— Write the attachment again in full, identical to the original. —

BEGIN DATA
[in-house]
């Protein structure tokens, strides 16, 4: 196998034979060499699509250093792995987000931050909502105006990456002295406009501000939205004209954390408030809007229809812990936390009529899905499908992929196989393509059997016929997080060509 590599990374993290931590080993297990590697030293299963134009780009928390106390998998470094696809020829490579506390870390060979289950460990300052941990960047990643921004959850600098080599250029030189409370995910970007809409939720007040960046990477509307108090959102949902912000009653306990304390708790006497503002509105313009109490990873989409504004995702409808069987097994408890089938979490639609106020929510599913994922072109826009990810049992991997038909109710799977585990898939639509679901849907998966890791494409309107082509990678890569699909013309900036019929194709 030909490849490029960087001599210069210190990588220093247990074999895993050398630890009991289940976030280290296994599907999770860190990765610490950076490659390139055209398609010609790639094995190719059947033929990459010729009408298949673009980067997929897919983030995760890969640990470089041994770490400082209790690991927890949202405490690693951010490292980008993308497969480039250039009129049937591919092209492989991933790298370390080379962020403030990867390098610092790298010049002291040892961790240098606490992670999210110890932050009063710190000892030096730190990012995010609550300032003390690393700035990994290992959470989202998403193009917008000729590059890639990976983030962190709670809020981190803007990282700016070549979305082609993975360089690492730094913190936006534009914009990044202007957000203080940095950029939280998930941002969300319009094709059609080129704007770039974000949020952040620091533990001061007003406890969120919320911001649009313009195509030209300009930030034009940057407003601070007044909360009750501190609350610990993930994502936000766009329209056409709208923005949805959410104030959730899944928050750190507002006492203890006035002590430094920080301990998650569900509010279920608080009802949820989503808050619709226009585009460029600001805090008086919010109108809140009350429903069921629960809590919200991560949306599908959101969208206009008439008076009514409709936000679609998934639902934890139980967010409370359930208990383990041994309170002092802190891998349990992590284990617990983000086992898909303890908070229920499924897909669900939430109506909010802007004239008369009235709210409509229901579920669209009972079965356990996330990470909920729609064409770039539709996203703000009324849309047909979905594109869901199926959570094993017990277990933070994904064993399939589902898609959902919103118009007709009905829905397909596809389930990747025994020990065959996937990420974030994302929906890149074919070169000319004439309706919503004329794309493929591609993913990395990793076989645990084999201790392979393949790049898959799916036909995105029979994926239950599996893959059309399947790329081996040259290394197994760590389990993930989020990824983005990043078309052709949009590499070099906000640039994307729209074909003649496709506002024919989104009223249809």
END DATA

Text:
[in-house]
């Protein structure tokens, strides 16, 4: 196998034979060499699509250093792995987000931050909502105006990456002295406009501000939205004209954390408030809007229809812990936390009529899905499908992929196989393509059997016929997080060509 590599990374993290931590080993297990590697030293299963134009780009928390106390998998470094696809020829490579506390870390060979289950460990300052941990960047990643921004959850600098080599250029030189409370995910970007809409939720007040960046990477509307108090959102949902912000009653306990304390708790006497503002509105313009109490990873989409504004995702409808069987097994408890089938979490639609106020929510599913994922072109826009990810049992991997038909109710799977585990898939639509679901849907998966890791494409309107082509990678890569699909013309900036019929194709 030909490849490029960087001599210069210190990588220093247990074999895993050398630890009991289940976030280290296994599907999770860190990765610490950076490659390139055209398609010609790639094995190719059947033929990459010729009408298949673009980067997929897919983030995760890969640990470089041994770490400082209790690991927890949202405490690693951010490292980008993308497969480039250039009129049937591919092209492989991933790298370390080379962020403030990867390098610092790298010049002291040892961790240098606490992670999210110890932050009063710190000892030096730190990012995010609550300032003390690393700035990994290992959470989202998403193009917008000729590059890639990976983030962190709670809020981190803007990282700016070549979305082609993975360089690492730094913190936006534009914009990044202007957000203080940095950029939280998930941002969300319009094709059609080129704007770039974000949020952040620091533990001061007003406890969120919320911001649009313009195509030209300009930030034009940057407003601070007044909360009750501190609350610990993930994502936000766009329209056409709208923005949805959410104030959730899944928050750190507002006492203890006035002590430094920080301990998650569900509010279920608080009802949820989503808050619709226009585009460029600001805090008086919010109108809140009350429903069921629960809590919200991560949306599908959101969208206009008439008076009514409709936000679609998934639902934890139980967010409370359930208990383990041994309170002092802190891998349990992590284990617990983000086992898909303890908070229920499924897909669900939430109506909010802007004239008369009235709210409509229901579920669209009972079965356990996330990470909920729609064409770039539709996203703000009324849309047909979905594109869901199926959570094993017990277990933070994904064993399939589902898609959902919103118009007709009905829905397909596809389930990747025994020990065959996937990420974030994302929906890149074919070169000319004439309706919503004329794309493929591609993913990395990793076989645990084999201790392979393949790049898959799916036909995105029979994926239950599996893959059309399947790329081996040259290394197994760590389990993930989020990824983005990043078309052709949009590499070099906000640039994307729209074909003649496709506002024919989104009223249809």